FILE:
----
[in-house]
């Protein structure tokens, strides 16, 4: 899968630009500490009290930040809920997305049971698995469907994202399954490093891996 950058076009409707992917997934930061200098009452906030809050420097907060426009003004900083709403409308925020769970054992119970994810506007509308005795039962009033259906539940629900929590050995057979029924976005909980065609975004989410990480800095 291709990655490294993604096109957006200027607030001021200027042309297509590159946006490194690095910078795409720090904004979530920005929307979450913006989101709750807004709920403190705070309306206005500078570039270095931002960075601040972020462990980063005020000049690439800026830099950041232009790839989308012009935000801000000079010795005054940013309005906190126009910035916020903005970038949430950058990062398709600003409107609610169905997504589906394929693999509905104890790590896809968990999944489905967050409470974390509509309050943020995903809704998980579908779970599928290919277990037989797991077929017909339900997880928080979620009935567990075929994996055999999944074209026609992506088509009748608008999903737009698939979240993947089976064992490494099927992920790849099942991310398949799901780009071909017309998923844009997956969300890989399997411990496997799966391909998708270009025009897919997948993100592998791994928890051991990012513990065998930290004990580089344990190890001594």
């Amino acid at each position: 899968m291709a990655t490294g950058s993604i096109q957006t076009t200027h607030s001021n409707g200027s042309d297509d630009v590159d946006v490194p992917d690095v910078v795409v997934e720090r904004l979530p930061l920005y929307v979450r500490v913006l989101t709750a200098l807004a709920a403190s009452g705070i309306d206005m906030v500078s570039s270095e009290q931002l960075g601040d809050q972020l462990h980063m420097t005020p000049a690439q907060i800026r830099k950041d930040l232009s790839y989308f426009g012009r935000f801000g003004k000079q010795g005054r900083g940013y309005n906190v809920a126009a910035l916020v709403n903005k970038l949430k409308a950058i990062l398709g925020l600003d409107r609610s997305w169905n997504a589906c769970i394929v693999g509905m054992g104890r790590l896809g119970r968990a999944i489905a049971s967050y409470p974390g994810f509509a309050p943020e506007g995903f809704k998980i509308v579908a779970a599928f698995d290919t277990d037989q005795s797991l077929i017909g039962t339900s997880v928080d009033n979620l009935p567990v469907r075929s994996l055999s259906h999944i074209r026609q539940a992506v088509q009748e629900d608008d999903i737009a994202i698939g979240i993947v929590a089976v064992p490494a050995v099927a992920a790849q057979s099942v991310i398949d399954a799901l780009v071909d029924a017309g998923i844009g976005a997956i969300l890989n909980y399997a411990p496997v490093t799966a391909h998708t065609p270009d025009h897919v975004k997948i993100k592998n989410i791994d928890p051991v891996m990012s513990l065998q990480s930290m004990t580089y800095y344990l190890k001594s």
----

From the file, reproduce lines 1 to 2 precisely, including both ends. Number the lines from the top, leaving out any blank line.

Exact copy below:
[in-house]
């Protein structure tokens, strides 16, 4: 899968630009500490009290930040809920997305049971698995469907994202399954490093891996 950058076009409707992917997934930061200098009452906030809050420097907060426009003004900083709403409308925020769970054992119970994810506007509308005795039962009033259906539940629900929590050995057979029924976005909980065609975004989410990480800095 291709990655490294993604096109957006200027607030001021200027042309297509590159946006490194690095910078795409720090904004979530920005929307979450913006989101709750807004709920403190705070309306206005500078570039270095931002960075601040972020462990980063005020000049690439800026830099950041232009790839989308012009935000801000000079010795005054940013309005906190126009910035916020903005970038949430950058990062398709600003409107609610169905997504589906394929693999509905104890790590896809968990999944489905967050409470974390509509309050943020995903809704998980579908779970599928290919277990037989797991077929017909339900997880928080979620009935567990075929994996055999999944074209026609992506088509009748608008999903737009698939979240993947089976064992490494099927992920790849099942991310398949799901780009071909017309998923844009997956969300890989399997411990496997799966391909998708270009025009897919997948993100592998791994928890051991990012513990065998930290004990580089344990190890001594």